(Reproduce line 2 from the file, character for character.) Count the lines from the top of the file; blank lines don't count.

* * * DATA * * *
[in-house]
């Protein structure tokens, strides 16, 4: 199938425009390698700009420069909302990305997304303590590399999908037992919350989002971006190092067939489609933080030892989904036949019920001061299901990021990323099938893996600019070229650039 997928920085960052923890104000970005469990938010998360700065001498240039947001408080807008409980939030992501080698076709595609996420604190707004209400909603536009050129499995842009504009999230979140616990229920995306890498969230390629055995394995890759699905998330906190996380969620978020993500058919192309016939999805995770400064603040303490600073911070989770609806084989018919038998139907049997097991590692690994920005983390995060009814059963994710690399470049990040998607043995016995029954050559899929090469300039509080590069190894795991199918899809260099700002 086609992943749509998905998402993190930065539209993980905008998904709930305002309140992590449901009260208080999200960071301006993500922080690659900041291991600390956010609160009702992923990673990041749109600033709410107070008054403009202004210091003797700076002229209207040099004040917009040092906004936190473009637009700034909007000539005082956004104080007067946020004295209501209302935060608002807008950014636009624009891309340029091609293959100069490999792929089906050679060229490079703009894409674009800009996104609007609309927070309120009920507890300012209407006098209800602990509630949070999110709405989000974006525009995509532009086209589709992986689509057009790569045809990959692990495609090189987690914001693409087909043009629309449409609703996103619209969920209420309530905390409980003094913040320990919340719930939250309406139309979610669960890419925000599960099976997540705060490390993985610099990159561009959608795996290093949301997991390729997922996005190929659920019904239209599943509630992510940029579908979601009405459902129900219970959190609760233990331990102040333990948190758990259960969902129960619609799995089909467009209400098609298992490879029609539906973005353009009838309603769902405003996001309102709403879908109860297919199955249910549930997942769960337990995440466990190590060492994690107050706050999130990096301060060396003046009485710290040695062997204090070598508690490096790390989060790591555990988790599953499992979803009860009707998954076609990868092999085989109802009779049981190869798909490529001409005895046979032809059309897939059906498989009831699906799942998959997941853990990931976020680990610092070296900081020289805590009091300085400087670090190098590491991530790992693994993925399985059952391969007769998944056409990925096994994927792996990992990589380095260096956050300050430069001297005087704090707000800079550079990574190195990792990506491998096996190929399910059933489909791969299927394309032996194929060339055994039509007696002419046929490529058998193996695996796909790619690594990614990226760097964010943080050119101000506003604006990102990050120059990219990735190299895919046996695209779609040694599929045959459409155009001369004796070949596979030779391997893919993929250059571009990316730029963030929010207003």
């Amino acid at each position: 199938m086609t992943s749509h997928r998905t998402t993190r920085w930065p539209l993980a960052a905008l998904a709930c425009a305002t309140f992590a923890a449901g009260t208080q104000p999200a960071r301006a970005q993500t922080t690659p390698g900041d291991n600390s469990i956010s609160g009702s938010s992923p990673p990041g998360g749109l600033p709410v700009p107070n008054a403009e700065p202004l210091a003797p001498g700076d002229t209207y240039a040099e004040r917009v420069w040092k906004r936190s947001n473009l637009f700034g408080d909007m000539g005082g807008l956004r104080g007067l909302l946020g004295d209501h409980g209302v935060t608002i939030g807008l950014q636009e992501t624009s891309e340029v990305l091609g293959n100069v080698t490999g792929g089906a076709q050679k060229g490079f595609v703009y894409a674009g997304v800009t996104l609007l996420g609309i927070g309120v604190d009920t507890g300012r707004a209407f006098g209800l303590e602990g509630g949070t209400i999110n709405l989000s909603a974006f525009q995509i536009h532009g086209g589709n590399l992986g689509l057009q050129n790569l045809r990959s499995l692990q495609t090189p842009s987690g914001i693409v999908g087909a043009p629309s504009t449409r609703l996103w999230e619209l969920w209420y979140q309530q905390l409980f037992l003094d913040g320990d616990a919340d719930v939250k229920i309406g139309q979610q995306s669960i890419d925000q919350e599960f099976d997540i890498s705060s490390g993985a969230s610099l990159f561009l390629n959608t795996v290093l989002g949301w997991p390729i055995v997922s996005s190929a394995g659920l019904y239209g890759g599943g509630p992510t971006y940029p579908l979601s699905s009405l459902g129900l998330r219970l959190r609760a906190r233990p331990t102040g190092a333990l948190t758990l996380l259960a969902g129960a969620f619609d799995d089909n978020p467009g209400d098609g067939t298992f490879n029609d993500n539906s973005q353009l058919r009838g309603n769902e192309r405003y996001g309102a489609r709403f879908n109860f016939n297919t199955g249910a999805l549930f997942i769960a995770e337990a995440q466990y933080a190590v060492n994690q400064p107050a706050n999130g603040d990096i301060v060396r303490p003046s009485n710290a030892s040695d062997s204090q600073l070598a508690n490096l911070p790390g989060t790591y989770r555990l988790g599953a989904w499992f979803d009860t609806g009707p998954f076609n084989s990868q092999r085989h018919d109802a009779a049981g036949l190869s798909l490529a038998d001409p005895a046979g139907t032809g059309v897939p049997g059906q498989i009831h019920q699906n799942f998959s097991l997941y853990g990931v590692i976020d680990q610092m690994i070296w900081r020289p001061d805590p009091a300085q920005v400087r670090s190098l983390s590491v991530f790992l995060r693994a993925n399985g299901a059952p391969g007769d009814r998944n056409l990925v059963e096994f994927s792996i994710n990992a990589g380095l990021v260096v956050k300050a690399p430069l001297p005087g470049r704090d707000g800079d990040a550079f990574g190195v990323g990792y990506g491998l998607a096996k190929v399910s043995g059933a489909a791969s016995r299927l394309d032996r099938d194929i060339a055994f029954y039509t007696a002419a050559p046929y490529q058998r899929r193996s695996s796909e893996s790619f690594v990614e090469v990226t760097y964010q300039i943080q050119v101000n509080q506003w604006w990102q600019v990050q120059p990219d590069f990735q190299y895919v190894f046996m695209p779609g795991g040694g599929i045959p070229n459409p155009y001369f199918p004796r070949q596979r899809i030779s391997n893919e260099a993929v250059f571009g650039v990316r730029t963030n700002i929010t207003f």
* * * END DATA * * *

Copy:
């Protein structure tokens, strides 16, 4: 199938425009390698700009420069909302990305997304303590590399999908037992919350989002971006190092067939489609933080030892989904036949019920001061299901990021990323099938893996600019070229650039 997928920085960052923890104000970005469990938010998360700065001498240039947001408080807008409980939030992501080698076709595609996420604190707004209400909603536009050129499995842009504009999230979140616990229920995306890498969230390629055995394995890759699905998330906190996380969620978020993500058919192309016939999805995770400064603040303490600073911070989770609806084989018919038998139907049997097991590692690994920005983390995060009814059963994710690399470049990040998607043995016995029954050559899929090469300039509080590069190894795991199918899809260099700002 086609992943749509998905998402993190930065539209993980905008998904709930305002309140992590449901009260208080999200960071301006993500922080690659900041291991600390956010609160009702992923990673990041749109600033709410107070008054403009202004210091003797700076002229209207040099004040917009040092906004936190473009637009700034909007000539005082956004104080007067946020004295209501209302935060608002807008950014636009624009891309340029091609293959100069490999792929089906050679060229490079703009894409674009800009996104609007609309927070309120009920507890300012209407006098209800602990509630949070999110709405989000974006525009995509532009086209589709992986689509057009790569045809990959692990495609090189987690914001693409087909043009629309449409609703996103619209969920209420309530905390409980003094913040320990919340719930939250309406139309979610669960890419925000599960099976997540705060490390993985610099990159561009959608795996290093949301997991390729997922996005190929659920019904239209599943509630992510940029579908979601009405459902129900219970959190609760233990331990102040333990948190758990259960969902129960619609799995089909467009209400098609298992490879029609539906973005353009009838309603769902405003996001309102709403879908109860297919199955249910549930997942769960337990995440466990190590060492994690107050706050999130990096301060060396003046009485710290040695062997204090070598508690490096790390989060790591555990988790599953499992979803009860009707998954076609990868092999085989109802009779049981190869798909490529001409005895046979032809059309897939059906498989009831699906799942998959997941853990990931976020680990610092070296900081020289805590009091300085400087670090190098590491991530790992693994993925399985059952391969007769998944056409990925096994994927792996990992990589380095260096956050300050430069001297005087704090707000800079550079990574190195990792990506491998096996190929399910059933489909791969299927394309032996194929060339055994039509007696002419046929490529058998193996695996796909790619690594990614990226760097964010943080050119101000506003604006990102990050120059990219990735190299895919046996695209779609040694599929045959459409155009001369004796070949596979030779391997893919993929250059571009990316730029963030929010207003």